Activity Based Resource Management for Multitenant JVM Services


News: Activity Based Resource Management for Multitenant JVM Services

  1. The growth of the cloud computing and cloud based applications over the last few years has spurred renewed interest in multi-tenancy architectures with companies such as IBM actively researching ways of bringing multi-tenancy to the JVM in the cloud in which an application (and its context) serves as a tenant within a shared JVM runtime. Other companies today are also exploring ways to “innovateâ€? in areas of service differentiation, recognizing different classes of customers in terms of cost and quality (performance, reliability, etc), and invariably multi-tenancy plays a significant role in achieving this.

    “Multitenancy is the fundamental technology that clouds use to share IT resources cost-efficiently and securelyâ€? -

    Whilst multi-tenancy offers many advantages to the service provider in reducing operational cost and improving resource utilization it presents its own challenges in particular how to effectively managing the underlying resources in a way that ensures a certain level of quality of service (QoS) is maintained across different execution contexts. Fortunately various techniques, generally falling under the QoS heading, exist today to help meet such challenges inprotectingpolicing (and shaping)prioritizing and predicting consumption within a shared (execution & resource) environment.


    Threaded Messages (5)

  2. It's simple[ Go to top ]

    It's all quite simple - you can't have multitenancy without separate garbage collectors.

  3. It's simple[ Go to top ]

    The whole internet is multi-tenent depending on your perspective of what a tenant is, how long tenancy exists for and what constitutes a shared resource. 

    Garabage collection to some degree can be managed by way of the underlying cause - object allocation. It is very easy to control (to some degree) this aspect of the runtime via adaptive control vaves ( when the tenant is viewed as transient as a single web request. Applications are a whole different beast in this regard.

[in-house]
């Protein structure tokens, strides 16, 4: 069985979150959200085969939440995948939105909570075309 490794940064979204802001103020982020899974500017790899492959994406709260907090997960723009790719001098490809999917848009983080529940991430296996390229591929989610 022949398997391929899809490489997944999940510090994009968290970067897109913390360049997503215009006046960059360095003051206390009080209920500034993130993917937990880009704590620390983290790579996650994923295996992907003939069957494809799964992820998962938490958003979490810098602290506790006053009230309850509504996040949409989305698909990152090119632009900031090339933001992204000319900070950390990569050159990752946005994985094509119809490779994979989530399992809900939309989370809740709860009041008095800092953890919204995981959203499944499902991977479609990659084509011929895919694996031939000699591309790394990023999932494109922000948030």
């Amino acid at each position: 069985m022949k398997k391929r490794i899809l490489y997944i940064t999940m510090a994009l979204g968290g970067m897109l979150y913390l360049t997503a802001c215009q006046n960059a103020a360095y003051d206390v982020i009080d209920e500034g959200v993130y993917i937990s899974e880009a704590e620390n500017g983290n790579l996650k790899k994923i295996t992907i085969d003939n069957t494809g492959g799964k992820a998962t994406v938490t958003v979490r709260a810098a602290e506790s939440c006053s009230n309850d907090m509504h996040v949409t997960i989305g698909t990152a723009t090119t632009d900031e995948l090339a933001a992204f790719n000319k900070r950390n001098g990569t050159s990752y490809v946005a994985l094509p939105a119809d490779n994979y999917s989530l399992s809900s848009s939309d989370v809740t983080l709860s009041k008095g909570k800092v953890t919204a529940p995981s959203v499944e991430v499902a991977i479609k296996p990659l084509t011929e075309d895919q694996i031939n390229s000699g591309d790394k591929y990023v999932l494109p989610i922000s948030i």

The deployment of applications to a single JVM is very much complicated by such things as endpoint ports (sockets). The whole illusion falls flat on its face when you target runtime must exist on separate hosts because of fixed port addresses that can't be shared across multitenant runtimes on the sam host.

    Salesforce is viewed as many as a multi-tenant service not because of JVM magic but because it monitors and manages execution of Apex code which is mapped to Java along with many other things related to the data storage itself.

    If we are really going to go down this route of multitenant JVM's then it would be far better for us to focus on layering a grid (task based) programming model/language on top without the whole Java SDK baggage which is kind of what Google has attempted with GAE for Java.

  4. It's simple[ Go to top ]

    It's all quite simple - you can't have multitenancy without separate garbage collectors.

    You're not making any sense, although you claim it's quite simple. Try to be a bit more informative with your witty replies.



  5. It's simple[ Go to top ]

    Why? It IS really simple.

    A misbehaving application in a multitenant JVM can crash all other applications. There are no guarantees about who's going to get OutOfMemory exceptions. And JVM's behavior in conditions close to OOM is often quite pathological: endless GC loops, slowdowns, concurrent GC suddenly starting to use lots of CPU.

    We've actually tried multitenant JVMs for our computational biology stuff. The idea was to allocate all of the RAM to one humongous JVM and run everything on it. Hasn't worked at all - too many abstraction leaks everywhere.

    Now, if you want to host multiple simple, trusted processes that don't take a lot of RAM then it might be OK. In all over cases, JVM multenancy doesn't work.

  6. It's simple[ Go to top ]

    Ah, so you are saying that for a multi-tenanted system, you want to be able to limit the memory consumption per tenant. Yes, that is true, and the JVM team has been working on being able to do just that (among a few other things required by multi-tenanted systems).

    That's a bit different, BTW, from what you originally said.


    Cameron Purdy | Oracle

    The opinions and views expressed in this post are my own, and do not necessarily reflect the opinions or views of my employer.